Andrew Newman PhD
Senior Director for Nuclear Fuel Cycle Activities
A Step-by-Step Approach to Regional Spent Fuel Management Cooperation in the Pacific Rim
Thirty countries plus Taiwan operate nuclear power plants, and their reactors generate roughly 10,000 metric tons of spent nuclear fuel each year. According to the International Atomic Energy Agency (IAEA), although 120,000 metric tons of spent nuclear fuel have been reprocessed, more than 250,000 tons remain held in storage worldwide. Most of this storage is at reactor sites—about 77 percent in storage pools and the remainder in dry casks.
The global lack of spent fuel disposal options exacerbates security and proliferation risks, has sometimes led to ill-conceived or short-sighted waste management decisions, and undercuts public and political acceptance for all nuclear activities. Continuing along this path is ultimately unsustainable. Meanwhile, spent fuel continues to accumulate in cooling pools with limited storage capacity. On-site dry cask storage is a vital but non-permanent solution, and reprocessing/recycling does not solve the waste problem because those activities still generate significant waste streams that require disposal.
Finding suitable sites with appropriate geological conditions and available real estate to dispose of this large and accumulating stockpile is a challenge. Locating and characterizing a repository site is a complex, expensive, and time-consuming task, requiring political commitment by all levels of government, sustained over decades. Finding a willing host community, and securing acceptance from multiple levels of government, including those local entities along presumptive transportation routes, has proven the most intractable problem of all.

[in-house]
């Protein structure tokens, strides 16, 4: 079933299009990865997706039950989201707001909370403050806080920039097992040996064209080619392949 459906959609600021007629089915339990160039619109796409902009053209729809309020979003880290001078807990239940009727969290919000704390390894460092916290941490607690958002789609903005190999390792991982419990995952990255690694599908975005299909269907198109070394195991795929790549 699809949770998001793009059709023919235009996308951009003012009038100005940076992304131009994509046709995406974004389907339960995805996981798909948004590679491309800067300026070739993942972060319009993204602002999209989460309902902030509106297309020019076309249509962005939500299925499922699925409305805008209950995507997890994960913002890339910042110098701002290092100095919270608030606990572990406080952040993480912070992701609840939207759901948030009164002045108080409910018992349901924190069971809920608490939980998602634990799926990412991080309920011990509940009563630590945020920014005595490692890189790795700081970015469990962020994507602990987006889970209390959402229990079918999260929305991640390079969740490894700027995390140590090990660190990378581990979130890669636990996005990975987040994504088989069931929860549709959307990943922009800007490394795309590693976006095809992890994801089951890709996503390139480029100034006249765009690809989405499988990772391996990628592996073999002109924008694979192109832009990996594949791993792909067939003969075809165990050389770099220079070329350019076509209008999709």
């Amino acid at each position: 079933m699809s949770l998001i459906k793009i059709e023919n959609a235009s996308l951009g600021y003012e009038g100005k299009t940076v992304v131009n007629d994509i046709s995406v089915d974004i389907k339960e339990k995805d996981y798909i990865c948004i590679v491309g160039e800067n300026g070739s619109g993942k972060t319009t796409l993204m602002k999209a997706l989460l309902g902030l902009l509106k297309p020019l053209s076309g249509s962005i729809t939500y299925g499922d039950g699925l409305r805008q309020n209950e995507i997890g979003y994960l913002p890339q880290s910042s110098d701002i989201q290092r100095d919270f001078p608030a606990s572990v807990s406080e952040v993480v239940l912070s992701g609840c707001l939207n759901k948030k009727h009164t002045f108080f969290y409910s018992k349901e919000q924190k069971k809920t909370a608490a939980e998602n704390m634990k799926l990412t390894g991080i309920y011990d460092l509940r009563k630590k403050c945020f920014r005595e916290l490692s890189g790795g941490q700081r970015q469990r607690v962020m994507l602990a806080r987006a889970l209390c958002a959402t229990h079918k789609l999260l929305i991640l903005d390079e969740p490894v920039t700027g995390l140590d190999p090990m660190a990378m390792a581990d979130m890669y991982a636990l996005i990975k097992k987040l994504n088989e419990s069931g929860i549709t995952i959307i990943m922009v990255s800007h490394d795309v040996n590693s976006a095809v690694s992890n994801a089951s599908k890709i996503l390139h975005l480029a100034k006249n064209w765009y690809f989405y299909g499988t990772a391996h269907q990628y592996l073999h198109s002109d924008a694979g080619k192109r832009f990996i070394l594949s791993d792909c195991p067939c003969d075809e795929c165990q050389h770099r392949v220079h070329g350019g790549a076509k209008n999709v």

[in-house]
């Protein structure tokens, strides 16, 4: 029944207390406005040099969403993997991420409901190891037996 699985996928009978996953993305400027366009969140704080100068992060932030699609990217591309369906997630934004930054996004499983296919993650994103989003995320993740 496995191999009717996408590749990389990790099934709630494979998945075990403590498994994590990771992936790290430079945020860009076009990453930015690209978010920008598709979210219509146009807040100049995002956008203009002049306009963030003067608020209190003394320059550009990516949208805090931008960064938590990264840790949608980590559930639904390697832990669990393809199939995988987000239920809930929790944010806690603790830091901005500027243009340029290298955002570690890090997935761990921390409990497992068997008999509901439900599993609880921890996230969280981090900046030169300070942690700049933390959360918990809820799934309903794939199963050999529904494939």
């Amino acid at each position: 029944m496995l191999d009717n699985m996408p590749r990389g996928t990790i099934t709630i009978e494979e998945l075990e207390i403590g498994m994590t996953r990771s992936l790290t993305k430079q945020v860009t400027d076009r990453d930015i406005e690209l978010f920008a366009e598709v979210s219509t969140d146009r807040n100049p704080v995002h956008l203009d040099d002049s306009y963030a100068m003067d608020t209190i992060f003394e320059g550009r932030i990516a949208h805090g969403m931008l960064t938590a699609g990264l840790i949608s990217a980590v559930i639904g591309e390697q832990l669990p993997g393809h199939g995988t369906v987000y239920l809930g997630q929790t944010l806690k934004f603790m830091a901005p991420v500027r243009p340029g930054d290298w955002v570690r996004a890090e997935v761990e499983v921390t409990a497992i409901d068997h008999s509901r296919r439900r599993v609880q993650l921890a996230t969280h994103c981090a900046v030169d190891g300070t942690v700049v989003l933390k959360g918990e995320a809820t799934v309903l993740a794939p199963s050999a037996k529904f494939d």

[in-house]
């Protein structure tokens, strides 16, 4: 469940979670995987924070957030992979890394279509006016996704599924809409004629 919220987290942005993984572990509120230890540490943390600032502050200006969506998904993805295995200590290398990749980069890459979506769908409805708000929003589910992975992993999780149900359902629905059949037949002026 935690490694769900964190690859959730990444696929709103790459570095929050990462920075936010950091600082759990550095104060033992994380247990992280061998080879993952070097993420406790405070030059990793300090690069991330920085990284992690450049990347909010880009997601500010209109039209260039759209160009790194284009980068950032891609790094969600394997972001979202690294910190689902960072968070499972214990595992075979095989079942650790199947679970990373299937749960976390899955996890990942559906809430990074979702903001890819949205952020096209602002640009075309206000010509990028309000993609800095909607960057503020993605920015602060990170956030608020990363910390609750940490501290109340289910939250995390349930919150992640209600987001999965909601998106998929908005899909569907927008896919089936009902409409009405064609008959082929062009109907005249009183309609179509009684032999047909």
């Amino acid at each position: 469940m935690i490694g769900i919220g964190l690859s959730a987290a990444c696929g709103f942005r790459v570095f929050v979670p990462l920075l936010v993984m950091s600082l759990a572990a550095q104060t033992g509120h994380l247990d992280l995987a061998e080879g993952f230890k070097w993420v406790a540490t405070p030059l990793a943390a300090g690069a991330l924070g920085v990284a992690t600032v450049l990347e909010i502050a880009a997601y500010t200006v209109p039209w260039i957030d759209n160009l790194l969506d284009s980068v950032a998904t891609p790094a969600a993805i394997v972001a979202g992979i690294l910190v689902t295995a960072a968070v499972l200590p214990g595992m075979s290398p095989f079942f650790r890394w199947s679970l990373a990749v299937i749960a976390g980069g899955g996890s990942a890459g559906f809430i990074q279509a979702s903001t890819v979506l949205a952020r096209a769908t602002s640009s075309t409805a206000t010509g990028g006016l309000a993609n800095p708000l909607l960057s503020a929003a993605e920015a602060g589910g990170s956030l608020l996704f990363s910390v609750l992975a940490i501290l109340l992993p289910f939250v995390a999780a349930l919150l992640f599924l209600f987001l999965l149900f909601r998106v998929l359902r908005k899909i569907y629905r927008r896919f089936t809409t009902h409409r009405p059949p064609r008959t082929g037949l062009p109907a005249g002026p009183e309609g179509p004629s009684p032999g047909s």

Despite well-developed programs in Finland, Sweden, and France, and encouraging progress in Canada, political and technical difficulties have delayed and, in many cases, prevented the construction and operation of commercial spent fuel repositories.2 As a result, most waste management organizations continue to struggle to establish sustainable disposal pathways. The problem is particularly acute in South Korea and Taiwan, where spent fuel pools are almost full.
Over the past five years, the Nuclear Threat Initiative (NTI) has been working with waste management experts in the Pacific Rim to develop collaborative solutions to shared spent fuel management problems.
This report contains the following:
Sign up for our newsletter to get the latest on nuclear and biological threats.
This paper proposes Cooperative Risk Management and Reduction (CRMR) as a model for nuclear security engagement centered on the principle of continuous improvement and an enhanced emphasis on the critical roles played by culture, institutions, treaties, and norms for sustaining nuclear security excellence.